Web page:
The Texas Petawatt (TPW) Laser facility has been the flagship experimental capability of the Center for High Energy Density Science for over a decade for high energy density experiments. The performance of the machine is now state-of-the-art enhanced by a yearlong $1.5M upgrade that took place in 2015. The TPW can deliver laser pulses with peak powers of 1 PW to two target areas with distinctly different focusing geometries. The laser has been in near-continuous operation since 2009 and executed over 45 experimental campaigns.
The TPW system can deliver pulses as specified in Table 1. During the April 15 to June 27, 2019 period the laser delivered mean laser pulse performance parameters of Energy = 121 ±4 J, Duration = 137 ±11 fs, and Strehl Ratio = 0.66 ±11, which is typical performance. It is internationally unique, delivering pulses with 1-2 orders of magnitude more energy than typical Ti:sapphire based systems, and 3-4 times shorter than those of other Nd:glass based CPA lasers. This unique high energy, short pulse capability has been accomplished by combining two technologies: (1) high gain amplification on the front end by optical parametric chirped pulse amplification (OPCPA) to retain broad bandwidth up to the 1 J level at center wavelength near 1057 nm and, (2) mixed Nd:glass amplification in which boosting the pulse to ~140 J (before compression) is accomplished using amplifiers with both phosphate and silicate laser glasses whose peak gain wavelengths are shifted from each other allowing a net amplification of more bandwidth and hence shorter compressed pulses.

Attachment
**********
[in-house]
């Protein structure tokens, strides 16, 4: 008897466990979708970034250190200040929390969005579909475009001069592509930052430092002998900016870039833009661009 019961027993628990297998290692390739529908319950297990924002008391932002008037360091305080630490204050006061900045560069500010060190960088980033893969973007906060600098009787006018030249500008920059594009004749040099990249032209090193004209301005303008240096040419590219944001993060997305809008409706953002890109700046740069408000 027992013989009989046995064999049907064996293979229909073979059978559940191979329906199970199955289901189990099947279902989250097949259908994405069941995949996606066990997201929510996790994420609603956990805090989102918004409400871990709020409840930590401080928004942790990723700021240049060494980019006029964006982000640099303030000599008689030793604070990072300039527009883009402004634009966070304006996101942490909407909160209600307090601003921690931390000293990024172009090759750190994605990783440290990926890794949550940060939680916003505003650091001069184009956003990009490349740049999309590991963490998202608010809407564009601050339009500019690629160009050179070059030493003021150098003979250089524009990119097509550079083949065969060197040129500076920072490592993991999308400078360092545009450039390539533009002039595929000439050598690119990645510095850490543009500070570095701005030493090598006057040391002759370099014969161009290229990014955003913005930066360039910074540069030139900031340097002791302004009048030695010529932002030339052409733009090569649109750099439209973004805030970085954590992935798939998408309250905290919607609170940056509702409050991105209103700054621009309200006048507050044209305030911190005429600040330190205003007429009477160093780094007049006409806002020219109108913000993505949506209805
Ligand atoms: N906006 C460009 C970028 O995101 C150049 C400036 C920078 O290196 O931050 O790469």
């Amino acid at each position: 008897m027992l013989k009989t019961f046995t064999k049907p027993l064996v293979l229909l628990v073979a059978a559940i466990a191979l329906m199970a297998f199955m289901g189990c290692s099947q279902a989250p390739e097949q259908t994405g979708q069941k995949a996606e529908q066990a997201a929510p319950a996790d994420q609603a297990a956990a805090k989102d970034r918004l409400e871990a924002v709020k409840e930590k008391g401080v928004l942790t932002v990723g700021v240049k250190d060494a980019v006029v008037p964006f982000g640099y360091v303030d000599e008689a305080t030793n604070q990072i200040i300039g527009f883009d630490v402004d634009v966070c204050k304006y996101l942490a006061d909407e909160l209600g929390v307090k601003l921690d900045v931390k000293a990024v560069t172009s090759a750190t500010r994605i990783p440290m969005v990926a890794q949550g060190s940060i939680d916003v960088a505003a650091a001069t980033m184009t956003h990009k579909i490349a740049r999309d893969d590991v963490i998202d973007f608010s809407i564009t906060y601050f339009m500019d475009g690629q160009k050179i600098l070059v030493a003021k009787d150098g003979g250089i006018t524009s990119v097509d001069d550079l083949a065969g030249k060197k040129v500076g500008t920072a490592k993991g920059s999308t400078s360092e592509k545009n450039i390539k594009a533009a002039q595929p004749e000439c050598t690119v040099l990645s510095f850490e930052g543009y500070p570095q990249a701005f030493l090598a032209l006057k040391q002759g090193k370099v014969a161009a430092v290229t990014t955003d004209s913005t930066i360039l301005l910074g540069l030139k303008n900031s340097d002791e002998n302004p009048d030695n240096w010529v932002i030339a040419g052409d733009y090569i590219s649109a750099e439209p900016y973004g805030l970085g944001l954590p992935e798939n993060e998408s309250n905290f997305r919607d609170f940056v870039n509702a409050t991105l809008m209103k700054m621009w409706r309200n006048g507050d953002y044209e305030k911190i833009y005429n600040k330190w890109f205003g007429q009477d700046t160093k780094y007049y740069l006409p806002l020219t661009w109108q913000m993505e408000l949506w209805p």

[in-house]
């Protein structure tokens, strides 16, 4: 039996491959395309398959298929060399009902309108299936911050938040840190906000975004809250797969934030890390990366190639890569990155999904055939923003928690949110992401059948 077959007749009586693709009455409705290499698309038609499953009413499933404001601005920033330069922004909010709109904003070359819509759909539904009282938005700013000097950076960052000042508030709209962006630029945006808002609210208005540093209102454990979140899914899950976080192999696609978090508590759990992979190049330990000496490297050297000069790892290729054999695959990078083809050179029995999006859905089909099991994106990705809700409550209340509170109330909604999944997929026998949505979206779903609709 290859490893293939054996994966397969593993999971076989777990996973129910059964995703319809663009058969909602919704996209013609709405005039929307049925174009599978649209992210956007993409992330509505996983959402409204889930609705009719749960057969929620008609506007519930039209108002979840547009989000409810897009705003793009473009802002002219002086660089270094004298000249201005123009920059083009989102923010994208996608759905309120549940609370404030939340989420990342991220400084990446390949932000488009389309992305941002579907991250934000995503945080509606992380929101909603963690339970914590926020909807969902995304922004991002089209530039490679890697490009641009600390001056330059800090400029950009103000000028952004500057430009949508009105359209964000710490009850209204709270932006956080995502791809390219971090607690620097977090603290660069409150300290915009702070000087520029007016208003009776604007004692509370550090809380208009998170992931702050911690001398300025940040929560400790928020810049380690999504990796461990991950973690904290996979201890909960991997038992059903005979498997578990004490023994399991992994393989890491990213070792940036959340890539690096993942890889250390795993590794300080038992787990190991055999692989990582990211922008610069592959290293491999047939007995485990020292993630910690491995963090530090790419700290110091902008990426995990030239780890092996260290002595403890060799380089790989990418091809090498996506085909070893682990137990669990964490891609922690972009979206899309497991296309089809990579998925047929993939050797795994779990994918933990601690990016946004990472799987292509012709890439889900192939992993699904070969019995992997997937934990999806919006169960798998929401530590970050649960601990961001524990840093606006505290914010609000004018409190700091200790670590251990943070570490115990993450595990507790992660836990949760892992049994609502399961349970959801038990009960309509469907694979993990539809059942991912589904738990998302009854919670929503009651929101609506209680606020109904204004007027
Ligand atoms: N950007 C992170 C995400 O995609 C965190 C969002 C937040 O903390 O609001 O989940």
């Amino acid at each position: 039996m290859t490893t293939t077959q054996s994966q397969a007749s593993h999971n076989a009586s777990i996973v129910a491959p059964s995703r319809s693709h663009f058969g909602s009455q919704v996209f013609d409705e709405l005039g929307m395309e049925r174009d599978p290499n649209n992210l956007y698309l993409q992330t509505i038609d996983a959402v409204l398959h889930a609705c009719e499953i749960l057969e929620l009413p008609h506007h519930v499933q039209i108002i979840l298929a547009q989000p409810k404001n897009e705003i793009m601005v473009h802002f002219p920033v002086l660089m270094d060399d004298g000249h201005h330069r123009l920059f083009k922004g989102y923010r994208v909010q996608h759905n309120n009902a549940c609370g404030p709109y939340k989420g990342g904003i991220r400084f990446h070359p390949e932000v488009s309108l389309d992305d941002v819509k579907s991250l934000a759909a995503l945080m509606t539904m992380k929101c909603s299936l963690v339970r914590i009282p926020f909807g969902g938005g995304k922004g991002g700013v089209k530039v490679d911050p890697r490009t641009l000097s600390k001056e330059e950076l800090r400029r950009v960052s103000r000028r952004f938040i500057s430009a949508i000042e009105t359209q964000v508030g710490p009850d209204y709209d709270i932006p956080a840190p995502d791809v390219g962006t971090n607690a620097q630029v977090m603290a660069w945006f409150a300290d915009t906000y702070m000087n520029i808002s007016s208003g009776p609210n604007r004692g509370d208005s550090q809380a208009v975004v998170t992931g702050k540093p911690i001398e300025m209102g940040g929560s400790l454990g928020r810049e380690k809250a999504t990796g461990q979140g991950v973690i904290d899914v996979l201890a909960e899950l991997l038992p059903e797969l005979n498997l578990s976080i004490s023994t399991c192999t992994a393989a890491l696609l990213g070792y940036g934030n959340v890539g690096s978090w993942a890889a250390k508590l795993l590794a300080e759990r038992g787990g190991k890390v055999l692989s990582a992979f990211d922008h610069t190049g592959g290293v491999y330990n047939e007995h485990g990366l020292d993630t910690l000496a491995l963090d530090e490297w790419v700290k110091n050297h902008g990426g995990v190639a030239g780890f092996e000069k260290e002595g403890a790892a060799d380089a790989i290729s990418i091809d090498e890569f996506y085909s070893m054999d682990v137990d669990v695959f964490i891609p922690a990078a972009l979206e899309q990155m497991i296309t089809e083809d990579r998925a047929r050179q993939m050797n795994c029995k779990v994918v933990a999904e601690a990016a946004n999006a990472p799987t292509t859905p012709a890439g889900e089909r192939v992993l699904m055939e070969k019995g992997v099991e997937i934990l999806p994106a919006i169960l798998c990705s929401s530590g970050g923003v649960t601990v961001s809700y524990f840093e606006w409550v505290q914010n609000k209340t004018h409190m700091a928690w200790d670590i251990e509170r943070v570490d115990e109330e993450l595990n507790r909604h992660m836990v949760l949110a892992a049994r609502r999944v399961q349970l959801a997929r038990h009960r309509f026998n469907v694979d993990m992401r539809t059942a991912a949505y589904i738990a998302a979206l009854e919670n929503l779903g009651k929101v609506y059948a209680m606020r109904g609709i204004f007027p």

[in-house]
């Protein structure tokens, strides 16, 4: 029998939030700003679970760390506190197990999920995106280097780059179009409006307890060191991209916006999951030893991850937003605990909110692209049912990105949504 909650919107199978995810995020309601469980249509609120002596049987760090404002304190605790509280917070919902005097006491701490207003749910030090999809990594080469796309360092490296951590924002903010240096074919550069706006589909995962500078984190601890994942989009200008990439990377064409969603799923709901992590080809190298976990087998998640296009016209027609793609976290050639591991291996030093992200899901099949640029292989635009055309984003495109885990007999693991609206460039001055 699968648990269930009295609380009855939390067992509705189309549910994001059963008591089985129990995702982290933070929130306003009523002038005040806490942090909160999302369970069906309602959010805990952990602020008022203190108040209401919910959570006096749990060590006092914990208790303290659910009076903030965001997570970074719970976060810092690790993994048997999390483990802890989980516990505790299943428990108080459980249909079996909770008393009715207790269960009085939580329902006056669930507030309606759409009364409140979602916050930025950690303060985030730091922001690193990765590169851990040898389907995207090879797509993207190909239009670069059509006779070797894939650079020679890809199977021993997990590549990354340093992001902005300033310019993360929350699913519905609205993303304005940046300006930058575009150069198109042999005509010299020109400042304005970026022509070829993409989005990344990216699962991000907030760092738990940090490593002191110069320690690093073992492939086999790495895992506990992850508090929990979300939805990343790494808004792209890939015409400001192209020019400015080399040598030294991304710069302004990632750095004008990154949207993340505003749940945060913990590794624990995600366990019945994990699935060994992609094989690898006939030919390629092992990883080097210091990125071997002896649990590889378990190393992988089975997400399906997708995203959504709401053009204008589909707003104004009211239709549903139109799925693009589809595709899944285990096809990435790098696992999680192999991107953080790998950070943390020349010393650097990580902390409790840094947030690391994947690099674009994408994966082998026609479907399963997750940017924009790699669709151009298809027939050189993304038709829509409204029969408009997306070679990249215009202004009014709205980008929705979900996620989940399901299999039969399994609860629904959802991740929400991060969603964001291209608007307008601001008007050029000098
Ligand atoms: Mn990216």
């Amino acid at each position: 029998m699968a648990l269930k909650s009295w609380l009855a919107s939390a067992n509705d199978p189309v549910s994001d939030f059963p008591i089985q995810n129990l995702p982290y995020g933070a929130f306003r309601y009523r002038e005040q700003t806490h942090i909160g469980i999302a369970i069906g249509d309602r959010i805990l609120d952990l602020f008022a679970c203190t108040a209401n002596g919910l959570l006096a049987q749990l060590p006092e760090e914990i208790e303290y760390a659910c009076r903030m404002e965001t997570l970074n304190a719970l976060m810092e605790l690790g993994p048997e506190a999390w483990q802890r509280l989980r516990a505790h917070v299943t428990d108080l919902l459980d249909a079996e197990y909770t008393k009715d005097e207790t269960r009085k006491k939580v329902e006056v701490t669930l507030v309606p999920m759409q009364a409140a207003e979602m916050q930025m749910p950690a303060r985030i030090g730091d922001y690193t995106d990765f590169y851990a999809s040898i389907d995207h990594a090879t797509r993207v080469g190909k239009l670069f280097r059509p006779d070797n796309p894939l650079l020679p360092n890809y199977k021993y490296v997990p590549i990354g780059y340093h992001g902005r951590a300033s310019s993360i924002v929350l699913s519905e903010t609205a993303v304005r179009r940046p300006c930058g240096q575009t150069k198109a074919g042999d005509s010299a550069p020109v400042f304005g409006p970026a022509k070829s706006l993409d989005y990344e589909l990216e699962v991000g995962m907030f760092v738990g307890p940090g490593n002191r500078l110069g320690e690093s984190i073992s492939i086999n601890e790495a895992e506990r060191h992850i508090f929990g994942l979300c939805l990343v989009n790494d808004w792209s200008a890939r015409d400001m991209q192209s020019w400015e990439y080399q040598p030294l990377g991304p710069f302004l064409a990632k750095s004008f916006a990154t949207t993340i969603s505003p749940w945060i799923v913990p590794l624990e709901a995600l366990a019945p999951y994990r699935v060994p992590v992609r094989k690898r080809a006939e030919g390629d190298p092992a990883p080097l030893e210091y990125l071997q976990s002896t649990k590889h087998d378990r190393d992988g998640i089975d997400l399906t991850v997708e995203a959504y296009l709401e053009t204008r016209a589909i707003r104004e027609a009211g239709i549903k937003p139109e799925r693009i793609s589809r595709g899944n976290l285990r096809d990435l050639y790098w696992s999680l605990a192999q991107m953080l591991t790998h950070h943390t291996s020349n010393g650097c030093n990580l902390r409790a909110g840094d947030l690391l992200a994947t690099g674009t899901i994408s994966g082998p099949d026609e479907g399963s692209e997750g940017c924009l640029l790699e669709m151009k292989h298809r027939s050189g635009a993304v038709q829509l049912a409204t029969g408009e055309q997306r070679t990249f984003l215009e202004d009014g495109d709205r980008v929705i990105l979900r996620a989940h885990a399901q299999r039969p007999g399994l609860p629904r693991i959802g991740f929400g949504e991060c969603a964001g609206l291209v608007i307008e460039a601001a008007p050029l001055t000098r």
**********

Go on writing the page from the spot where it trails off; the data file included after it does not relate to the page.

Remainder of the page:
The facility has clean room facilities needed for the TPW laser chain, as well as radiation shielded target areas with controlled access, and a control room for remote operation of the lasers. The layout of these elements in the underground highbay is shown in Fig. 1.